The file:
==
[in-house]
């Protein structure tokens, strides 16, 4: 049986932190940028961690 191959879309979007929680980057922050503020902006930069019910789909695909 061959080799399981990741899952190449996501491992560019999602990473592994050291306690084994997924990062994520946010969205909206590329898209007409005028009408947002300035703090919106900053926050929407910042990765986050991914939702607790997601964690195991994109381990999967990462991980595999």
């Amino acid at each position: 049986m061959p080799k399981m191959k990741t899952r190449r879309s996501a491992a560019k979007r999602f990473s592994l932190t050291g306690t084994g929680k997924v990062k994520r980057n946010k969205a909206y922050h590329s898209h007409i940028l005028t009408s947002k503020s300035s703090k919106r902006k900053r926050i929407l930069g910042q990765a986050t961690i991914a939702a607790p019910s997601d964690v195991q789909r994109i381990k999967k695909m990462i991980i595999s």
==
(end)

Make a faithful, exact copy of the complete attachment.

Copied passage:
[in-house]
């Protein structure tokens, strides 16, 4: 049986932190940028961690 191959879309979007929680980057922050503020902006930069019910789909695909 061959080799399981990741899952190449996501491992560019999602990473592994050291306690084994997924990062994520946010969205909206590329898209007409005028009408947002300035703090919106900053926050929407910042990765986050991914939702607790997601964690195991994109381990999967990462991980595999």
């Amino acid at each position: 049986m061959p080799k399981m191959k990741t899952r190449r879309s996501a491992a560019k979007r999602f990473s592994l932190t050291g306690t084994g929680k997924v990062k994520r980057n946010k969205a909206y922050h590329s898209h007409i940028l005028t009408s947002k503020s300035s703090k919106r902006k900053r926050i929407l930069g910042q990765a986050t961690i991914a939702a607790p019910s997601d964690v195991q789909r994109i381990k999967k695909m990462i991980i595999s």